(1963 – Paris)
I deliver yards of tulle and organza to the seamstress. When she asks, I unwrap the bundles upon her table, careful not to smudge the satin with the brush of my fingertips. I scour the shops for the perfect cockerel feathers with which to adorn the swans and collect the ones which flutter away at the end of rehearsal so they can be sewn in again. I stitch torn ribbons to the angry lips of pointe shoes with the perfect tension and cut swaths of lambswool for wrappings. I do not flinch when ballerinas half my age call me “boy”.
I surrender bouquets in the Prima's dressing room and arrange them in wide-throated vases at her request. I refuse the pourboire she offers for my trouble. I lower my eyes when the danseur passes in the hall outside her door. I fetch water and viennoiserie which often go down and right back up again.
I don the dusty suit and cap for opening night. I stack programs on the velvet-covered tables and take tickets in silence with unmatched proficiency. I pass through the throng without notice, weaving and dodging so as not to brush rudely against the guests or spill a drop of champagne. I slip into the folds of curtain along the wing and forget to breathe for the entire Pas de trois.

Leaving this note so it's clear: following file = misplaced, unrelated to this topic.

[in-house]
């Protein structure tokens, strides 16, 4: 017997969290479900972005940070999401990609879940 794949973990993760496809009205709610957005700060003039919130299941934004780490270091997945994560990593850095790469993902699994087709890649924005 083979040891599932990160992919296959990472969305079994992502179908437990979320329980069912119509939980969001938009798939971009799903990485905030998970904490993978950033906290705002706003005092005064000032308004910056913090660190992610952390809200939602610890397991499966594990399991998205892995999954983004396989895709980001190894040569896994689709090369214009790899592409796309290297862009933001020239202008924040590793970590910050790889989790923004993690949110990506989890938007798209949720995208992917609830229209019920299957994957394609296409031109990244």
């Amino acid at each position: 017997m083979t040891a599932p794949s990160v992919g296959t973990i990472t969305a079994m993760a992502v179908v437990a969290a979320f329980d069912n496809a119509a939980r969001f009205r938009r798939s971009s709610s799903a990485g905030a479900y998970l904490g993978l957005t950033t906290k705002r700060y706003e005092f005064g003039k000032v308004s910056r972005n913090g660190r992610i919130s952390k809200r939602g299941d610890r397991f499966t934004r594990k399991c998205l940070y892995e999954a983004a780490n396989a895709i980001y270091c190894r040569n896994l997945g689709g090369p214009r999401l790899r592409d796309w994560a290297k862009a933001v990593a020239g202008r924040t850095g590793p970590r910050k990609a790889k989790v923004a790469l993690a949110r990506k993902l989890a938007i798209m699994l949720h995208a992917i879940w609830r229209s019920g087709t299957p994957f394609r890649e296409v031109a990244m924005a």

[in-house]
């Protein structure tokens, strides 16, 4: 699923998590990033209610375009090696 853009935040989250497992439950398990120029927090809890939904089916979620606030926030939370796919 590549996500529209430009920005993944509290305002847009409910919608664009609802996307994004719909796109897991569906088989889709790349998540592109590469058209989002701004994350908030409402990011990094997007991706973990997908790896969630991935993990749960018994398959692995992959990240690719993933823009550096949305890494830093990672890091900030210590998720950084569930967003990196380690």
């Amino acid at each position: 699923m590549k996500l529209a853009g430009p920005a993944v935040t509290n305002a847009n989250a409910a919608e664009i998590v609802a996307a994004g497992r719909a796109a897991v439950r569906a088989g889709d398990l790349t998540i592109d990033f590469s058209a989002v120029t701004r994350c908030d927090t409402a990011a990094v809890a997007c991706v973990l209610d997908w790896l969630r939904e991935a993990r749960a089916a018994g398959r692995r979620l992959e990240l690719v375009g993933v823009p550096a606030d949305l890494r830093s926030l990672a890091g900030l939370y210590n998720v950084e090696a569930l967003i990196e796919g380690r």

All of this I would do each day for the rest of my life without complaint. For once the lights go down, when the patrons have all gone home, and the company is spent, when the grease-paint is a pile of smeared tissues on the floor and the ribbons have been unlaced, when the little birds have flown off and even Margot Fonteyn is whisked away in a taxi, I'll find him with his gnarled feet soaking in Epsom salts and his mouth, generous with wine.
“Ça s'arrose! We shall celebrate!” he says, drawing me in. And for this moment alone, I would wait and fetch and serve unnoticed and unappreciated without a care because when the swan has perished and the curtain falls, the danseur, he is mine.
[Written for Anna Meade's "Behind The Curtain" challenge and just to prove to myself that I can still conjure up a little fiction now and then. Challenge details below the fold.]